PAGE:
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G.R. No. 122973. July 18, 2000
DIONISIO C. LADIGNON, Petitioner, v. COURT OF APPEALS and LUZVIMINDA C. DIMAUN, Respondents.
The case originates from a Complaint for Declaration of Nullity of Conveyance and Recovery of Possession and Damages filed by a private respondent against Richard C. Tong, Jose Porciuncula, Jr. and Litogo Company, Inc. on May 12, 1990.
Private respondent claimed that petitioner made her sign a Petition for the reconstitution of Transfer Certificate of Title No. 240724, covering an eight hundred fifty nine and seven/tenths (859.7) square meter parcel of land located in Talayan, Quezon City, registered under her name and that of her adoptive mother, Ligaya Flores Collantes.
Attached to private respondents Complaint was a copy of a Deed of Absolute Sale which appears to have been executed by her as vendor and by Litoco Co., Inc., represented by its President, Richard Tong, as vendee.
Private respondent denied having received the purchase price, nor having signed the same, insisting that her alleged signatures thereon are falsified or forged. Thus, she prayed for the declaration of nullity of the said Deed of Absolute Sale and for the defendants to be ordered to surrender possession of the lot covered. The trial court found the evidence submitted by private respondent as insufficient to overturn the public document sought to be annulled. Thus, a Decision was rendered on May 20, 1992, in favor of petitioner.
However, the Court of Appeals reversed the trial courts decision.
Whether or not the evidence presented by private respondent against the Deed of Absolute Sale clear, convincing and more than merely preponderant to overcome both the presumption of regularity attached to public documents and to meet the stringent requirements to prove forgery?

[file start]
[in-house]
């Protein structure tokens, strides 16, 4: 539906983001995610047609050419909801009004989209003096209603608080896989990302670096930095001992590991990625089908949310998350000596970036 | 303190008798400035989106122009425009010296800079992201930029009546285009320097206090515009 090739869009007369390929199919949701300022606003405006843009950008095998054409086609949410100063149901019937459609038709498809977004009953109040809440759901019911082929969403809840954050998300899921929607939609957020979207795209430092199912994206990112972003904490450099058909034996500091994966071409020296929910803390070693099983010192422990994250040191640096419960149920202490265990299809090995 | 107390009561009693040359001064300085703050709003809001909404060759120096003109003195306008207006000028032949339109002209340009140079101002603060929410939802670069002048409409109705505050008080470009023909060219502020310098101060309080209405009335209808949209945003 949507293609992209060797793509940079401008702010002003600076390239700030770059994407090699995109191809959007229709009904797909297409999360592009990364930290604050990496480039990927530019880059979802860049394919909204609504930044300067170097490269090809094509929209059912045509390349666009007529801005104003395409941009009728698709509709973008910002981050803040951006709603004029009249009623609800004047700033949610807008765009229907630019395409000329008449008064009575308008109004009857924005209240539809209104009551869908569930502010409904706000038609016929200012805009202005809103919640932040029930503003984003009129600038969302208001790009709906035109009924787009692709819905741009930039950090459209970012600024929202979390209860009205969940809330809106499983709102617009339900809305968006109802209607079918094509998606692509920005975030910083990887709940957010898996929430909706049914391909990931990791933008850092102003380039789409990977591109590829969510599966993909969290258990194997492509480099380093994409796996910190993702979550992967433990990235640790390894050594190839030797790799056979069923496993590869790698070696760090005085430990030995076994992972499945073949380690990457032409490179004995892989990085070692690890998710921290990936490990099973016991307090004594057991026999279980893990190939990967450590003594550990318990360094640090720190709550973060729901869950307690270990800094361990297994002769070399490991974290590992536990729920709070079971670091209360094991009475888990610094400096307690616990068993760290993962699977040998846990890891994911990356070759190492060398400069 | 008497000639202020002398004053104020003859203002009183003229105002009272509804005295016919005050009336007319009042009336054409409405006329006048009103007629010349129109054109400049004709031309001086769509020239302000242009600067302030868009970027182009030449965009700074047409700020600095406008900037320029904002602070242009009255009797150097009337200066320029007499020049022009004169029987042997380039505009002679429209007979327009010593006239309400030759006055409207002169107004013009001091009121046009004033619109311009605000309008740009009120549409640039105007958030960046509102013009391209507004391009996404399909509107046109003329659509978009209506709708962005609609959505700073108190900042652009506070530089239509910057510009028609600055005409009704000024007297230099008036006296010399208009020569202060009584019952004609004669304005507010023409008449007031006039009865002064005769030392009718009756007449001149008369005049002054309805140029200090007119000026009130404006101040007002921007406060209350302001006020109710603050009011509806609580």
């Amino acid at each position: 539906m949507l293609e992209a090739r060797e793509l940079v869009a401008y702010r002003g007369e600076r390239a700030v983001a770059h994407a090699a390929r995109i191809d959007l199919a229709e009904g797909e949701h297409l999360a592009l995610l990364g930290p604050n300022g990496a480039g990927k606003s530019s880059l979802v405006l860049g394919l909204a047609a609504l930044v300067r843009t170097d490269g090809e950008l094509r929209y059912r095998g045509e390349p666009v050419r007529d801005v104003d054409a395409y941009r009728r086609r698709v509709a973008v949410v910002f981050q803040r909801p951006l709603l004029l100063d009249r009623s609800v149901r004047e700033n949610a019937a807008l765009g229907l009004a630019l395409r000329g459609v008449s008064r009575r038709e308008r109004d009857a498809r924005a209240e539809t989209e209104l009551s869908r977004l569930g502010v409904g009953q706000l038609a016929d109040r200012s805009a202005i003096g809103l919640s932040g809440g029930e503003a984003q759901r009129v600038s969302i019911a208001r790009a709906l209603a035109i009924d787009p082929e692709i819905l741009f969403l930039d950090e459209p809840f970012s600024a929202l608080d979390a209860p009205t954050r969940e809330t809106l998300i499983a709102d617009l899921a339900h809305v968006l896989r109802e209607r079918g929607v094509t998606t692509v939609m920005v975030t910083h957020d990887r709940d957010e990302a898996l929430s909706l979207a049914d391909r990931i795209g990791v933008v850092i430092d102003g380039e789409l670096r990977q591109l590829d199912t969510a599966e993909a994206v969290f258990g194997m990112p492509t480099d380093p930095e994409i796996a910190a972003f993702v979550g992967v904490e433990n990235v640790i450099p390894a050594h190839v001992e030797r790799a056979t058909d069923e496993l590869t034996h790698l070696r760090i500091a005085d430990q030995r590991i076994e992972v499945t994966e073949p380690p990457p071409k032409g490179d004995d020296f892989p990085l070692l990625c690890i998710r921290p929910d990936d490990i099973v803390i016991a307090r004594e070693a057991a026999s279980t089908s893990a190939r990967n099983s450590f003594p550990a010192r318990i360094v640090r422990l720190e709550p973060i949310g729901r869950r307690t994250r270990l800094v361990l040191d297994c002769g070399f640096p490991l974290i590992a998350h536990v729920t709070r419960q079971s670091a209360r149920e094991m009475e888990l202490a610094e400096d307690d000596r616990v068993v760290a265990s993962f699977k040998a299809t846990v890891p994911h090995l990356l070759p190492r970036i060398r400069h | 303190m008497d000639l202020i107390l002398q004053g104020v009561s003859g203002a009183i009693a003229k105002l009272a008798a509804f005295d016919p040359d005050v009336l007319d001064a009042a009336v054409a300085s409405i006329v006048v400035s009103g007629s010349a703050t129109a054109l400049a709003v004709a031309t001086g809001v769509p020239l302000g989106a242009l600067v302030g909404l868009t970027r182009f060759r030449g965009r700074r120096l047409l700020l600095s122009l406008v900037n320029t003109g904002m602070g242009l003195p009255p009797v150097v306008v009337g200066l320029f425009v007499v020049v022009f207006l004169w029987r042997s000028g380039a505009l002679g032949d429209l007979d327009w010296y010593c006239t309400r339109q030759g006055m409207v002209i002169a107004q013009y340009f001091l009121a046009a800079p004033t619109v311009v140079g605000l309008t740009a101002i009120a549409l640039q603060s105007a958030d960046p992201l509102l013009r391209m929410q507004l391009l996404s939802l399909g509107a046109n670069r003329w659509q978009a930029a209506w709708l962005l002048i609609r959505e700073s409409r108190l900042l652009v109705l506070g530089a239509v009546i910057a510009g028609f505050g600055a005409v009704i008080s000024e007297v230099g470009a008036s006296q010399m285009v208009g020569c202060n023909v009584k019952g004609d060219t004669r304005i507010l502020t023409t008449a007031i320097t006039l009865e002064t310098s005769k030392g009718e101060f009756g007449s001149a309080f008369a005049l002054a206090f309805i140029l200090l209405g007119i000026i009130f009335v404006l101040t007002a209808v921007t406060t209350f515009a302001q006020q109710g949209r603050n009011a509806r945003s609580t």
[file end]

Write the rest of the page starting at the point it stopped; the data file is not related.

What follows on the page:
We note that the Deed of Absolute Sale being questioned is a public document, having been notarized by Atty. Elsa R. Reblora who appeared on the witness stand to testify on the due execution of the same.
As a public document, the subject Deed of Absolute Sale had in its favor the presumption of regularity, and to contradict the same, there must be evidence that is clear, convincing and more than merely preponderant; otherwise the document should be upheld.
It is also worth stressing that private respondent claim that her signature on the subject Deed of Absolute Sale is forged. As a rule, forgery cannot be presumed and must be proved by clear, positive and convincing evidence and the burden of proof lies on the party alleging forgery.
In the case at bar, the court cannot accept the claim of forgery where no comparison of private respondents signatures was made, no witness (save for private respondent herself) was presented to testify on the same, much less an expert witness called, and all that was presented was private respondents testimony that her signature on the questioned Deed was forged. Indeed, even when the evidence is conflicting, the public document must still be upheld.
All told, the court finds that private respondent, who has filed the Complaint for nullity of conveyance below has not sufficiently met the burden of proof to sustain her case and for such reason and must reinstate the dismissal of her complaint as ordered by the court.
The petition for review is granted. But Court of Appeals decision is reversed and reinstated the RTC’s decision.